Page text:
building, it has been evacuated. officials now say that they are trying to secure the train -- the crane, rather, as soon as the fire department says that the conditions are safe enough. when the storm hit there were some hospitals in new york that were evacuated, and many patients were moved, including this 2-pound infant. how a team of doctors worked together to save her life. [ male announcer ] your mouth is cleanest after the dentist.
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all 260 patients had to get out and fast. our sanjay gupta caught up with a family, one of the tiniest evacuees. >> reporter: monday night this baby 13-day-old baby martinez, a preemie weighing just 2 pounds suddenly needed to be urgently transported. from nyu langone hospital to mount sinai. challenging under any conditions. these were extraordinary ones. at about 10:30 p.m. ceo of mount sinai, dr. kenneth navis got the call. the baby from langone is -- >> it's as bad a challenge as can you get, and when you are dealing with tiny babies like this who are so fragile, it really can be an extraordinary circumstance. >> reporter: we're in front of nyu medical center. that's sort of the important point because just over there is
the east river. what we now know is that 7:00 p.m. there was no water inside that hospital. at 7:45 there was ten feet. the power started to go out, and then the generators failed. all of a sudden patients and the doctors found themselves in a worst case scenario. as for the parents of little baby martinez, they found out the hospital and their daughter would be evacuated when they watched mayor michael bloomberg on tv. shortly after they lost power, and they had no idea where their baby would be taken. >> it was -- my family members were calling mow the phone because certainly i lost my apartment. we had no access to the tv, no access to internet, month phone service. it was just our cell. >> reporter: just imagine the desperation, the nightmare. their 13-day-old baby rushed through the streets of new york city in the middle of hurricane sandy, while they were stuck at home in new jersey.
all they could do was hope, pray, and wait for word of where they could find their newborn. >> all the bridges were closed, and we had no choice but to go back home and just sit and wait for today to get here, and it was a very long night. very, very, very long night. i haven't had not even one hour of sleep. >> reporter: dr. kenneth davis, who we met earlier, was also the man who ok'd the transfer. now for the first time he will meet the baby he helped save. >> oh, my goodness. >> thank you so very much. >> it's so hard. you're dad? >> yes, sir. >> wow. it's going to be okay. >> you got any names picked out? >> her name is emma sophia. >> dr. sanjay gupta, cnn, new york. >> what a beautiful story. back to our other major story this hour. the race pour the white house. early voting could make all the difference in the election, especially in the wake of superstorm sandy. the ground game, of course, is in, and the swing state of ohio.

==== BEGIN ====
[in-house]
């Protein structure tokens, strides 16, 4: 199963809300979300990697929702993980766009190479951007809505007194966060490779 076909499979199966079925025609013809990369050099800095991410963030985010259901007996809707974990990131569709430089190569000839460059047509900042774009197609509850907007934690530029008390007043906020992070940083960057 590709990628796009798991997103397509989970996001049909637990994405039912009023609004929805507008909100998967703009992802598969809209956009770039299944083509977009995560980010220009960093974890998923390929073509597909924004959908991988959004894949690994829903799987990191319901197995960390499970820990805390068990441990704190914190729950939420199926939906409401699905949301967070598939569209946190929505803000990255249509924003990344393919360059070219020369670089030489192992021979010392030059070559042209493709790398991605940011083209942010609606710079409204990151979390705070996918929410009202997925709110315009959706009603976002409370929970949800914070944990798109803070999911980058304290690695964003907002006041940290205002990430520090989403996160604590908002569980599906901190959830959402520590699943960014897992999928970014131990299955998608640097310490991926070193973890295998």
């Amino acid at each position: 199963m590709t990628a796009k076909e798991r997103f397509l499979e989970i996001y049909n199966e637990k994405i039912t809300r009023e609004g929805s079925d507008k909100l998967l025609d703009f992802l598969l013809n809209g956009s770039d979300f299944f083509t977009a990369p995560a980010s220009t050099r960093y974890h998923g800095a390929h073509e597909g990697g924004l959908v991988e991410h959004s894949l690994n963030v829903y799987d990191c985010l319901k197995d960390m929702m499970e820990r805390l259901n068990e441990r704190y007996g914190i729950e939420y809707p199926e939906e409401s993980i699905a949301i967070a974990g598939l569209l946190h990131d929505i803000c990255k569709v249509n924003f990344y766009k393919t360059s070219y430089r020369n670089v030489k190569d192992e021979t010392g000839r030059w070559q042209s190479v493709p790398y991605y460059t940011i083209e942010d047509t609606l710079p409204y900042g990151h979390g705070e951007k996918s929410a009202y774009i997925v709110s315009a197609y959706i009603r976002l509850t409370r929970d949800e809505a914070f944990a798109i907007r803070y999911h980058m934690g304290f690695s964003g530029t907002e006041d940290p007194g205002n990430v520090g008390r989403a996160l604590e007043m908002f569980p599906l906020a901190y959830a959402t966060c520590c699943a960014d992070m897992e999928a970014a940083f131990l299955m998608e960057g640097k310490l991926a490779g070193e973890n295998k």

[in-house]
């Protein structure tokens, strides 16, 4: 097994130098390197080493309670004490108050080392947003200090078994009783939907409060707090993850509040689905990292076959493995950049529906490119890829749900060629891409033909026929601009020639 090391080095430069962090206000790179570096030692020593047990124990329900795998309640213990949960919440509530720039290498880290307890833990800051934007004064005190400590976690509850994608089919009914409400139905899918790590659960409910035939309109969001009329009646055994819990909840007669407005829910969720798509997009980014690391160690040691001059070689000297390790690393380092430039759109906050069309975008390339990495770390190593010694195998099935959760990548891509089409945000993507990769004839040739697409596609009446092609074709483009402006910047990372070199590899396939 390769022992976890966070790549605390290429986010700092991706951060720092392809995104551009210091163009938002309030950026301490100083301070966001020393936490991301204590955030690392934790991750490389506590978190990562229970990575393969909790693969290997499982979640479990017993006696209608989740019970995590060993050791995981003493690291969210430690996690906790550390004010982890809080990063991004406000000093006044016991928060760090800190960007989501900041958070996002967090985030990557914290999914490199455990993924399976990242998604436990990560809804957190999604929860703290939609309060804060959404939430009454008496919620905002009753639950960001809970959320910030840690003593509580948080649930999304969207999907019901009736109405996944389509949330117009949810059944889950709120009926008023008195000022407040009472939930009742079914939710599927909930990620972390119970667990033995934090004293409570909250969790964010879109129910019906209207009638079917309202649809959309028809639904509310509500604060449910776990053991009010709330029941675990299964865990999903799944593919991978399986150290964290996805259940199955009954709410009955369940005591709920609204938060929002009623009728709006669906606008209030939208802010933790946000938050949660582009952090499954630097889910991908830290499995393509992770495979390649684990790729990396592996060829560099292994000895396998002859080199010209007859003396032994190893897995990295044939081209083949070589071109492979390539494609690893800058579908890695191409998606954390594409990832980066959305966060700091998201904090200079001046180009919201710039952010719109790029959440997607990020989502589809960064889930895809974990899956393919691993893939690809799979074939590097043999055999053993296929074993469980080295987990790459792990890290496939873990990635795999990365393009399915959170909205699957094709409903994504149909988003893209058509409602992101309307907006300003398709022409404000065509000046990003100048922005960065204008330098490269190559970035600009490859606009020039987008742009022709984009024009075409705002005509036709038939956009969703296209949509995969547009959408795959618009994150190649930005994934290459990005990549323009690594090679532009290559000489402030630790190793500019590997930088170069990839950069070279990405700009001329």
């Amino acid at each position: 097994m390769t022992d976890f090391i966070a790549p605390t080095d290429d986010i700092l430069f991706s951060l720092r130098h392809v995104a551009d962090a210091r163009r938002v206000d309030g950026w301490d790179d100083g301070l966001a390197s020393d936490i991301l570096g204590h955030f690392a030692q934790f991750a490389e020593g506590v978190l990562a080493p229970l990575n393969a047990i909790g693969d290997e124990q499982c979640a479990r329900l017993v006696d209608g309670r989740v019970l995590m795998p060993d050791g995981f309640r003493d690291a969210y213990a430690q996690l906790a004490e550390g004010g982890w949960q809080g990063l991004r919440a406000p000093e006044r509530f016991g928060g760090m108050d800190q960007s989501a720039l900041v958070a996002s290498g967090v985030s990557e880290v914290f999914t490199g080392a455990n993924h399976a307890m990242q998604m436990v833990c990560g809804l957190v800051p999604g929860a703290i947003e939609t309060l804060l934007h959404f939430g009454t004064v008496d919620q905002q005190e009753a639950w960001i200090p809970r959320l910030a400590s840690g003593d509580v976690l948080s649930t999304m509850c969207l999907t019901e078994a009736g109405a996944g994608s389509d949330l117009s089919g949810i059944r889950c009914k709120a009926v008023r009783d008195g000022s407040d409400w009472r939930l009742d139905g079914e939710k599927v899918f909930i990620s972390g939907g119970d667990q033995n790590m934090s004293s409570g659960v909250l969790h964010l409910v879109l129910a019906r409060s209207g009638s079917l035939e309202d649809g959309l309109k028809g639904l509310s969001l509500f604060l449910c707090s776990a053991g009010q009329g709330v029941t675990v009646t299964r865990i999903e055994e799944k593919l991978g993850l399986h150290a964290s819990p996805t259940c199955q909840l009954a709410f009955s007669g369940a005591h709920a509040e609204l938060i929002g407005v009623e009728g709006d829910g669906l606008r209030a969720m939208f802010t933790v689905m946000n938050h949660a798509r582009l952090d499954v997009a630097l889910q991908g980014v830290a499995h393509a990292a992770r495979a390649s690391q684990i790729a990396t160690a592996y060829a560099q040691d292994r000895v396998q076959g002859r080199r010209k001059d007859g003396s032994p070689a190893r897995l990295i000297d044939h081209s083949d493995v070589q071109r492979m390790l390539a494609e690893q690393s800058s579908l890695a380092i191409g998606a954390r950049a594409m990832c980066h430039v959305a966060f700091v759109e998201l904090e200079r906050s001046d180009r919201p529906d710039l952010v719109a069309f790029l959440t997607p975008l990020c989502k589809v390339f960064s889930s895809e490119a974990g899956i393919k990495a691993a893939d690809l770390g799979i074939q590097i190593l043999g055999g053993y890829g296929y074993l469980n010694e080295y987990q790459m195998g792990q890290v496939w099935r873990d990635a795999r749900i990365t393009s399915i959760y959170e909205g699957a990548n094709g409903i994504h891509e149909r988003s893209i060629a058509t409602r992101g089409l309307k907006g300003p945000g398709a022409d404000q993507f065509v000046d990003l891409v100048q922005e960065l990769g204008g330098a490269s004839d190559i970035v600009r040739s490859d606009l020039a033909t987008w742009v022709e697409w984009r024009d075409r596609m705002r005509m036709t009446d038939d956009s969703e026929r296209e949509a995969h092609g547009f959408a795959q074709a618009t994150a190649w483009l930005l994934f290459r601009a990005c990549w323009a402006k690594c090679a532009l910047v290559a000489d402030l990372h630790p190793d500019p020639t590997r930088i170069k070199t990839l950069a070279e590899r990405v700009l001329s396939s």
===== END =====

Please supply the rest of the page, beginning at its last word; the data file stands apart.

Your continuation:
when it comes to battleground states, ohio may be the biggest battleground of all. voters' views about the auto industry bailout could help decide the race there mitt romney has been under fire for not supporting the government bailout and now he's fighting back with a new ad. >> obama took gm and chrysler into bankruptcy and sold chrysler to italians who are going to build jeeps in china. >> political contributor john avalon is joining us from youngstown, ohio. john, i understand that, first of all, there has been some pushback from the auto industry execs over the ad. how is this playing out? >> suzanne, it is fascinating. the auto industry here is a political issue, it is a personal issue, it is a pocketbook issue. it is very much a central focus of the debate. we have spoken to senators on both democrat and republican
sides of the aisle, senator rob portman and sherrod brown about this ad. take a listen. >> i say it is the most disingenuous ad i've ever seen. they know better. they know the auto rescue worked. they know that ohio reasons connected directly or indirectly to the auto rescue and they know that governor romney and my opponent's opposition to the auto rescue, they're trying to crowd the issue and it is pretty outrageous. >> it is their game to the extent it is reported in the media and that's all they have said, there is reports this could happen. the bigger issue for me is what i talked about today who has the best policies to be sure we can continue to manufacture here in america. >> so we should also say that the gm actually weighed in very unusually on this romney ad with a spokesman calling it the worst kind of cynical campaign politics. there is some pushback from the industry about this very controversial ad. >> and, john, big picture here, the latest poll showing us the